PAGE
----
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Module 26: Connecting in Person with Others
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Module 27: Leveraging Digital Learning Environments
After working through this module, you will be able to:
- Define and list examples of digital learning environments, and describe how these environments can serve as valuable sites for professional development related to racial equity.
- Set personal professional learning goals that you can achieve by engaging in digital learning environments.
- Devise strategies for reaching those goals using a variety of digital learning environments.
Racial equity work is most effective when individuals connect and collaborate with others. As we have discussed in earlier modules, racial equity work can too often get “siloed” within individual communities, disciplines, or systems, resulting in duplicated efforts and fractured understandings of connected issues. For librarians, it is even more crucial to reach beyond the library walls to connect with others involved in this work, since we are frequently the only school or youth services librarian within our buildings. While they are sometimes dismissed as time-wasters, Twitter and other digital learning environments have opened up a wealth of opportunities for educators to learn and engage in discussions about racial equity from scholars, colleagues, activists, and others. In this module, we will explore the possibilities for personal and professional growth that are afforded by digital tools, set personal professional goals that you can achieve by engaging in these environments, and share tips and tricks for getting the most from the time you spend using these tools.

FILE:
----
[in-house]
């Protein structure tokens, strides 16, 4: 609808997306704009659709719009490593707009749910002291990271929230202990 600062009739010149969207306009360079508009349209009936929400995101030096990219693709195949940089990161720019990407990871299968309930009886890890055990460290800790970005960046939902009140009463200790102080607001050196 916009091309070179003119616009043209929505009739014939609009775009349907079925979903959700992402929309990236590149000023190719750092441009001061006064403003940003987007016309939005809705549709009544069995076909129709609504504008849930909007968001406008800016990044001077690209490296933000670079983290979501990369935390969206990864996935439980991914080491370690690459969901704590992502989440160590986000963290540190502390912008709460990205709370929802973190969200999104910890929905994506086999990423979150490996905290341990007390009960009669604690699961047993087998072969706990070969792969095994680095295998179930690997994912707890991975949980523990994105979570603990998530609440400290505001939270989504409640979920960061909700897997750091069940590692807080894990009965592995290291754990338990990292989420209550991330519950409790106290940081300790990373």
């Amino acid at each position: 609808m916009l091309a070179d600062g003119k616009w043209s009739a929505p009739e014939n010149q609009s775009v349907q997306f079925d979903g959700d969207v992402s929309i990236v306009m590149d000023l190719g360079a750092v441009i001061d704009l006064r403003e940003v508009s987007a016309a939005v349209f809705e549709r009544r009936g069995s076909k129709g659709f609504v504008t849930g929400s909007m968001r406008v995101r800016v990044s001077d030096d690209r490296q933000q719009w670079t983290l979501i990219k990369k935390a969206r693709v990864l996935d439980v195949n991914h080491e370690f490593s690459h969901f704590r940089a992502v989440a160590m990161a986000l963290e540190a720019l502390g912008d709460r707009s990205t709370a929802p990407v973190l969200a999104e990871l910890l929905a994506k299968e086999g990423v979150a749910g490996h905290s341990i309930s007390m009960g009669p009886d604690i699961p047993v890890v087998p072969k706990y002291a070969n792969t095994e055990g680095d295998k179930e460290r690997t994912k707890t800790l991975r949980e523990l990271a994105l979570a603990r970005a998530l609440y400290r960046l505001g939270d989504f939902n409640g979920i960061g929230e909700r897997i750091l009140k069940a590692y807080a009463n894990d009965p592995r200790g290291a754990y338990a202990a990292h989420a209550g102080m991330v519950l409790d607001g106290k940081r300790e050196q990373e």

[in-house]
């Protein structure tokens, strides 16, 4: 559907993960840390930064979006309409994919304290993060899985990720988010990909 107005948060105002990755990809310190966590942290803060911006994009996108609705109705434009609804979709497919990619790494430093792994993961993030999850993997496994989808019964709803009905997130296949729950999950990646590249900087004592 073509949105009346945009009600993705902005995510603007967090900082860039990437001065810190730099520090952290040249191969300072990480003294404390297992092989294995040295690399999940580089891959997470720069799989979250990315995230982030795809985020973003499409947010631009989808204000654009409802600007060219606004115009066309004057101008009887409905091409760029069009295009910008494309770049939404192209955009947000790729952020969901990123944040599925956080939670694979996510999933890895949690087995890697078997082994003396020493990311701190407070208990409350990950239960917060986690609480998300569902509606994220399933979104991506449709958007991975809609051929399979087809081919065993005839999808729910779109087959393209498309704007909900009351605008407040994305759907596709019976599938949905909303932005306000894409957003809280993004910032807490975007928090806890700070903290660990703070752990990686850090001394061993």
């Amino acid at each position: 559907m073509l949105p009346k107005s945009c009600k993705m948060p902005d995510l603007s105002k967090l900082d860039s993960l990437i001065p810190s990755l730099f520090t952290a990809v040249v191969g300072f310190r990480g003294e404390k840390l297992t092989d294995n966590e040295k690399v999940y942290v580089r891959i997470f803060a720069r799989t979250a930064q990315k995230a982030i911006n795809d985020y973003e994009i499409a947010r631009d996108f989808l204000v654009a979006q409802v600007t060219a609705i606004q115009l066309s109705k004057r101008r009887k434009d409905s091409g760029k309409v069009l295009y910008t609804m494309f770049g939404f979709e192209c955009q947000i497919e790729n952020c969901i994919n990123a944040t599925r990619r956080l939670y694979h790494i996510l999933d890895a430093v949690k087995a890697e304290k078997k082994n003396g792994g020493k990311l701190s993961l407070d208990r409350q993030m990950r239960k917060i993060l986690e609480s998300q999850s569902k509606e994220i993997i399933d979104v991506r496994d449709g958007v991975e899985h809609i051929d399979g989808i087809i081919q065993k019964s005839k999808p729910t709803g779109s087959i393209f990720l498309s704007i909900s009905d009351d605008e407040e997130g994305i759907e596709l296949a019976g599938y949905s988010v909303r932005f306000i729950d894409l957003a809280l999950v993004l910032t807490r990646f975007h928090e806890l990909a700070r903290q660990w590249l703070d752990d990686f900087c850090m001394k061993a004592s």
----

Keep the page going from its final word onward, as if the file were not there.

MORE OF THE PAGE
The What and Why of Digital Learning Environments
Digital learning environments include any online platform or tool where people can learn from others, including experts, colleagues, and youth. These environments are often, though not always, social and interactive, with synchronous or asynchronous two- or multi-way communication embedded. Some of these platforms – like Twitter – may not have been originally designed as learning environments; however, that does not negate the potential of these tools for professional development.
Admittedly, there is a lot of negative, hateful, misleading, and simply false content online, so you may be asking yourself why these tools are worth your time when it comes to professional development. Despite the downsides to platforms like Twitter and YouTube, there are also meaningful benefits that can come from engaging with these sites:
- Online platforms give you free, on-demand access to experts from a wide range of disciplines, which can combat the “silo” effect and highlight connections and potential connections among anti-racist actors and organizations.
- You may find it easier to engage in conversations about race & racism online, for at least two reasons. First, many people find it more comfortable to engage in race-related conversations in a text-based medium, where they have time to carefully consider their questions and comments before sharing. Second, online conversations are not limited by geography or the makeup of your personal social network. You may be the only one in your school, neighborhood, or library who wants to engage in anti-racist work; going online can make it easy to find other like-minded people with whom you can connect.
- Social platforms like Twitter, Instagram, and Snapchat make it possible for you to hear directly from people of color and Indigenous people about the issues that matter to them. It can be burdensome for BIPOC to answer even well-intentioned questions about race and racism from white people. Online, you can find people who have willingly shared their answers to these questions, often without being asked.
- Learning in digital environments is self-paced and self-directed. What, when, and how you learn is up to you.
Since the what, when, and how of professional learning in digital learning environments is self-directed, it is important to set your own learning goals. Having one or more goals in mind will help you make the most of the time you spend engaged in these environments, for example by aligning your Twitter follow list with your learning goal. In your journal, complete this sentence for yourself: As a result of the time I spend engaged in digital learning environments, I will be able to…
If you are struggling to come up with a goal for yourself, click the arrow to the left to see some example goals.